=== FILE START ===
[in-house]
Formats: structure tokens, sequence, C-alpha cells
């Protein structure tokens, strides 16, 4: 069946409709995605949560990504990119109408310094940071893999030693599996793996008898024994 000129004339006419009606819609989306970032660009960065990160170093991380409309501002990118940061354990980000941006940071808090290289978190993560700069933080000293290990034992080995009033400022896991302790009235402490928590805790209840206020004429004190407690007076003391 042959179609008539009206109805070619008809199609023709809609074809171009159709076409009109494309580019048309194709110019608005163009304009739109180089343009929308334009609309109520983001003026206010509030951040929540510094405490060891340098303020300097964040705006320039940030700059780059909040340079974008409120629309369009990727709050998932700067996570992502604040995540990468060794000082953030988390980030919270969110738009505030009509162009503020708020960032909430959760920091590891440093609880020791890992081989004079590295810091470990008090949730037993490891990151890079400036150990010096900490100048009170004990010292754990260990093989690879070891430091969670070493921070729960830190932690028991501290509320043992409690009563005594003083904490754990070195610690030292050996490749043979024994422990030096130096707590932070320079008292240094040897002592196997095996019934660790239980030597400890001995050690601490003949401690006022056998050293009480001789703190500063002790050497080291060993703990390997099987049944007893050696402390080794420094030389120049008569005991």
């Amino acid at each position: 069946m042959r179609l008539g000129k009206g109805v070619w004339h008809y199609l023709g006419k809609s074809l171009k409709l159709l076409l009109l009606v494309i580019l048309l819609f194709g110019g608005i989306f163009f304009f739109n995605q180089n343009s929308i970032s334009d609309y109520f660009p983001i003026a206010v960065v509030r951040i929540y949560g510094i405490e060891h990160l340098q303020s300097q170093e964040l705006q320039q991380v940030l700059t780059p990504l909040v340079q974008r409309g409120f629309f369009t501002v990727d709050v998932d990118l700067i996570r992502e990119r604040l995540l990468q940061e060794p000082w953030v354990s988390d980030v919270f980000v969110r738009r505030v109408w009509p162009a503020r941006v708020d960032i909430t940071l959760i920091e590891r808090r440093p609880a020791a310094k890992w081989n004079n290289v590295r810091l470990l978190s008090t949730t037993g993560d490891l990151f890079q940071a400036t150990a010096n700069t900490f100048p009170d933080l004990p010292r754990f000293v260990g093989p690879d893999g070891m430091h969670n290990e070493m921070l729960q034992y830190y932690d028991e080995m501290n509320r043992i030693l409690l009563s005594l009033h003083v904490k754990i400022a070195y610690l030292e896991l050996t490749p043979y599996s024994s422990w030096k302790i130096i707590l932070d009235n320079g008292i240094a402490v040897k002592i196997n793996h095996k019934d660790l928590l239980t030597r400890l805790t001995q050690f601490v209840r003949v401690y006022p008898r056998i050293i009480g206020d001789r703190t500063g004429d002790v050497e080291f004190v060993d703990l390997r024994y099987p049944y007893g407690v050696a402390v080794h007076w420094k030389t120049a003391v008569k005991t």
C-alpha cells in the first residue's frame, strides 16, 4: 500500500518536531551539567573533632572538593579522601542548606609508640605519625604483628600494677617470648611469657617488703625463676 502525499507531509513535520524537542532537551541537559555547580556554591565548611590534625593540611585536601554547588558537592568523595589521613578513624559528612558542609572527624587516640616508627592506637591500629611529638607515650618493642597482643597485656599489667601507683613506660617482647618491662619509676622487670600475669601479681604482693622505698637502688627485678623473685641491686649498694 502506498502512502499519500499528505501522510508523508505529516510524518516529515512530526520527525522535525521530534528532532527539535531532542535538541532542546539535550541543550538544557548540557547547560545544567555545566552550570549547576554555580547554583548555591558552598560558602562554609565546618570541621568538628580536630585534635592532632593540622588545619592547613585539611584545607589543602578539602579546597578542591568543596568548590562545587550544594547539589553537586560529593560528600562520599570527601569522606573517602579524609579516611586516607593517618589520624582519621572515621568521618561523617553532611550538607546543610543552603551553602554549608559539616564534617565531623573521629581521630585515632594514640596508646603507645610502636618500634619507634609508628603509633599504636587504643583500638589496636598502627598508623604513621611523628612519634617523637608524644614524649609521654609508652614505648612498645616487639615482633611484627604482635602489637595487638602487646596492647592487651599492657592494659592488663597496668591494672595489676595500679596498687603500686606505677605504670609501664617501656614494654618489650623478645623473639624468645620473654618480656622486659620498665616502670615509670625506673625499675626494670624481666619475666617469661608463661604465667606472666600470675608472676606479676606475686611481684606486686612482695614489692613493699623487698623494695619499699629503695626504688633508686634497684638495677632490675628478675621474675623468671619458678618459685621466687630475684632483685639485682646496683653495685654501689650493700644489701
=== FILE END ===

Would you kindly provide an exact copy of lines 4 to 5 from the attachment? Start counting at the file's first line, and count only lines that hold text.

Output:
């Amino acid at each position: 069946m042959r179609l008539g000129k009206g109805v070619w004339h008809y199609l023709g006419k809609s074809l171009k409709l159709l076409l009109l009606v494309i580019l048309l819609f194709g110019g608005i989306f163009f304009f739109n995605q180089n343009s929308i970032s334009d609309y109520f660009p983001i003026a206010v960065v509030r951040i929540y949560g510094i405490e060891h990160l340098q303020s300097q170093e964040l705006q320039q991380v940030l700059t780059p990504l909040v340079q974008r409309g409120f629309f369009t501002v990727d709050v998932d990118l700067i996570r992502e990119r604040l995540l990468q940061e060794p000082w953030v354990s988390d980030v919270f980000v969110r738009r505030v109408w009509p162009a503020r941006v708020d960032i909430t940071l959760i920091e590891r808090r440093p609880a020791a310094k890992w081989n004079n290289v590295r810091l470990l978190s008090t949730t037993g993560d490891l990151f890079q940071a400036t150990a010096n700069t900490f100048p009170d933080l004990p010292r754990f000293v260990g093989p690879d893999g070891m430091h969670n290990e070493m921070l729960q034992y830190y932690d028991e080995m501290n509320r043992i030693l409690l009563s005594l009033h003083v904490k754990i400022a070195y610690l030292e896991l050996t490749p043979y599996s024994s422990w030096k302790i130096i707590l932070d009235n320079g008292i240094a402490v040897k002592i196997n793996h095996k019934d660790l928590l239980t030597r400890l805790t001995q050690f601490v209840r003949v401690y006022p008898r056998i050293i009480g206020d001789r703190t500063g004429d002790v050497e080291f004190v060993d703990l390997r024994y099987p049944y007893g407690v050696a402390v080794h007076w420094k030389t120049a003391v008569k005991t």
C-alpha cells in the first residue's frame, strides 16, 4: 500500500518536531551539567573533632572538593579522601542548606609508640605519625604483628600494677617470648611469657617488703625463676 502525499507531509513535520524537542532537551541537559555547580556554591565548611590534625593540611585536601554547588558537592568523595589521613578513624559528612558542609572527624587516640616508627592506637591500629611529638607515650618493642597482643597485656599489667601507683613506660617482647618491662619509676622487670600475669601479681604482693622505698637502688627485678623473685641491686649498694 502506498502512502499519500499528505501522510508523508505529516510524518516529515512530526520527525522535525521530534528532532527539535531532542535538541532542546539535550541543550538544557548540557547547560545544567555545566552550570549547576554555580547554583548555591558552598560558602562554609565546618570541621568538628580536630585534635592532632593540622588545619592547613585539611584545607589543602578539602579546597578542591568543596568548590562545587550544594547539589553537586560529593560528600562520599570527601569522606573517602579524609579516611586516607593517618589520624582519621572515621568521618561523617553532611550538607546543610543552603551553602554549608559539616564534617565531623573521629581521630585515632594514640596508646603507645610502636618500634619507634609508628603509633599504636587504643583500638589496636598502627598508623604513621611523628612519634617523637608524644614524649609521654609508652614505648612498645616487639615482633611484627604482635602489637595487638602487646596492647592487651599492657592494659592488663597496668591494672595489676595500679596498687603500686606505677605504670609501664617501656614494654618489650623478645623473639624468645620473654618480656622486659620498665616502670615509670625506673625499675626494670624481666619475666617469661608463661604465667606472666600470675608472676606479676606475686611481684606486686612482695614489692613493699623487698623494695619499699629503695626504688633508686634497684638495677632490675628478675621474675623468671619458678618459685621466687630475684632483685639485682646496683653495685654501689650493700644489701